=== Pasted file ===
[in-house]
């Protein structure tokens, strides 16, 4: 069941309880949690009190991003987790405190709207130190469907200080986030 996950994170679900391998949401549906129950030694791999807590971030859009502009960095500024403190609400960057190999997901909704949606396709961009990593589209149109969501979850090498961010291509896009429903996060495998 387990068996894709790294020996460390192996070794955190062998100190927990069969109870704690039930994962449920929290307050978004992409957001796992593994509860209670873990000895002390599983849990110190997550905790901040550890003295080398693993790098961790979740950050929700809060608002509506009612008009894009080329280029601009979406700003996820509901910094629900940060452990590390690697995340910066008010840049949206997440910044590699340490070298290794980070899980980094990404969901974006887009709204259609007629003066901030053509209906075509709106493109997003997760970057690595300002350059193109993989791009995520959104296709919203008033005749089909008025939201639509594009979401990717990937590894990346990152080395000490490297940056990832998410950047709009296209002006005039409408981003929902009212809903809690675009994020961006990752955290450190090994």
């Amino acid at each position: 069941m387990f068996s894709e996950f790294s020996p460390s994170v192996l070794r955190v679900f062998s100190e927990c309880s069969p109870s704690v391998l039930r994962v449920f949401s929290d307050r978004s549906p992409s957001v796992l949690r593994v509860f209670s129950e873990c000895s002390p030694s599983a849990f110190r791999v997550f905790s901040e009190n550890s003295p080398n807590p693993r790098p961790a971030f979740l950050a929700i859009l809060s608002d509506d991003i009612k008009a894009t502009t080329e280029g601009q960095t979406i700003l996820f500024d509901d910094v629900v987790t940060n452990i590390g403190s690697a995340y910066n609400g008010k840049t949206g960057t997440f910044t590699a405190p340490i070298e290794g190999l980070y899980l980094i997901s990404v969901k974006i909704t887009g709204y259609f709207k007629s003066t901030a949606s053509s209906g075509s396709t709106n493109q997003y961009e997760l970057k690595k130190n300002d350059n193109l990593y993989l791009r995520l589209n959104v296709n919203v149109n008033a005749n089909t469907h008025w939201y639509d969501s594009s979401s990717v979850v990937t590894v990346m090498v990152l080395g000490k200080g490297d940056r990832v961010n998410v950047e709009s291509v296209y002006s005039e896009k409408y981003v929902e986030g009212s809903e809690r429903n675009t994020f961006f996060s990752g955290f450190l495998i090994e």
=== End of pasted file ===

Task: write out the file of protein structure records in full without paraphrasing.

[in-house]
């Protein structure tokens, strides 16, 4: 069941309880949690009190991003987790405190709207130190469907200080986030 996950994170679900391998949401549906129950030694791999807590971030859009502009960095500024403190609400960057190999997901909704949606396709961009990593589209149109969501979850090498961010291509896009429903996060495998 387990068996894709790294020996460390192996070794955190062998100190927990069969109870704690039930994962449920929290307050978004992409957001796992593994509860209670873990000895002390599983849990110190997550905790901040550890003295080398693993790098961790979740950050929700809060608002509506009612008009894009080329280029601009979406700003996820509901910094629900940060452990590390690697995340910066008010840049949206997440910044590699340490070298290794980070899980980094990404969901974006887009709204259609007629003066901030053509209906075509709106493109997003997760970057690595300002350059193109993989791009995520959104296709919203008033005749089909008025939201639509594009979401990717990937590894990346990152080395000490490297940056990832998410950047709009296209002006005039409408981003929902009212809903809690675009994020961006990752955290450190090994």
């Amino acid at each position: 069941m387990f068996s894709e996950f790294s020996p460390s994170v192996l070794r955190v679900f062998s100190e927990c309880s069969p109870s704690v391998l039930r994962v449920f949401s929290d307050r978004s549906p992409s957001v796992l949690r593994v509860f209670s129950e873990c000895s002390p030694s599983a849990f110190r791999v997550f905790s901040e009190n550890s003295p080398n807590p693993r790098p961790a971030f979740l950050a929700i859009l809060s608002d509506d991003i009612k008009a894009t502009t080329e280029g601009q960095t979406i700003l996820f500024d509901d910094v629900v987790t940060n452990i590390g403190s690697a995340y910066n609400g008010k840049t949206g960057t997440f910044t590699a405190p340490i070298e290794g190999l980070y899980l980094i997901s990404v969901k974006i909704t887009g709204y259609f709207k007629s003066t901030a949606s053509s209906g075509s396709t709106n493109q997003y961009e997760l970057k690595k130190n300002d350059n193109l990593y993989l791009r995520l589209n959104v296709n919203v149109n008033a005749n089909t469907h008025w939201y639509d969501s594009s979401s990717v979850v990937t590894v990346m090498v990152l080395g000490k200080g490297d940056r990832v961010n998410v950047e709009s291509v296209y002006s005039e896009k409408y981003v929902e986030g009212s809903e809690r429903n675009t994020f961006f996060s990752g955290f450190l495998i090994e």